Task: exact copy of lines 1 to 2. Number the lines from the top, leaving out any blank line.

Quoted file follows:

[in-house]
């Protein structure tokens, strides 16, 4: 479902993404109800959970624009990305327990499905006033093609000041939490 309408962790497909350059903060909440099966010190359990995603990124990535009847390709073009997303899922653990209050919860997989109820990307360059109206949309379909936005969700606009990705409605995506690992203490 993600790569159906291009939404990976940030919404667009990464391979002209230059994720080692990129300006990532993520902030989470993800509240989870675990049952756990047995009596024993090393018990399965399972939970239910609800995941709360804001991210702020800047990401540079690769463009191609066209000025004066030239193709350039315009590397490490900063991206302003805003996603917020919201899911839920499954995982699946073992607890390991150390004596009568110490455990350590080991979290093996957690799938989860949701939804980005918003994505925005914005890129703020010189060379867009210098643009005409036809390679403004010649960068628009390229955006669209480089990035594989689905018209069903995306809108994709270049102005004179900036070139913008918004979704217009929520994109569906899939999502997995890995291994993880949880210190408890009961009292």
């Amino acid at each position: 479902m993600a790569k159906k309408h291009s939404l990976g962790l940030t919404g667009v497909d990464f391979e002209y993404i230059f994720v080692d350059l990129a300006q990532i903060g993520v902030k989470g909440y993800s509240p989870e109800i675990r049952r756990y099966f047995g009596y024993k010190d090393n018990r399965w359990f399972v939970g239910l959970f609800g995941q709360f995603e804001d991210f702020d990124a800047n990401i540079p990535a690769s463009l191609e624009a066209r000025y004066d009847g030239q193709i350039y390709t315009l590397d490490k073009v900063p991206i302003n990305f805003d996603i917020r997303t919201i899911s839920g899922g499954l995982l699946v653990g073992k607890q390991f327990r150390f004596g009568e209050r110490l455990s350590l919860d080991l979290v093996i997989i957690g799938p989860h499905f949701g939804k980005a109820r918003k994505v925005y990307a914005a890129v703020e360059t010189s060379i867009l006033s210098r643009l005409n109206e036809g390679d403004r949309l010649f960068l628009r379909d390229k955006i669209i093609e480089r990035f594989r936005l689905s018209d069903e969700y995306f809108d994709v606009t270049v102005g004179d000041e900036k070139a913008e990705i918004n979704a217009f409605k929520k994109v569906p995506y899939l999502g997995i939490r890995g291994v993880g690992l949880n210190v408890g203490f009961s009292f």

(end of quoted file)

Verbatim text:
[in-house]
């Protein structure tokens, strides 16, 4: 479902993404109800959970624009990305327990499905006033093609000041939490 309408962790497909350059903060909440099966010190359990995603990124990535009847390709073009997303899922653990209050919860997989109820990307360059109206949309379909936005969700606009990705409605995506690992203490 993600790569159906291009939404990976940030919404667009990464391979002209230059994720080692990129300006990532993520902030989470993800509240989870675990049952756990047995009596024993090393018990399965399972939970239910609800995941709360804001991210702020800047990401540079690769463009191609066209000025004066030239193709350039315009590397490490900063991206302003805003996603917020919201899911839920499954995982699946073992607890390991150390004596009568110490455990350590080991979290093996957690799938989860949701939804980005918003994505925005914005890129703020010189060379867009210098643009005409036809390679403004010649960068628009390229955006669209480089990035594989689905018209069903995306809108994709270049102005004179900036070139913008918004979704217009929520994109569906899939999502997995890995291994993880949880210190408890009961009292």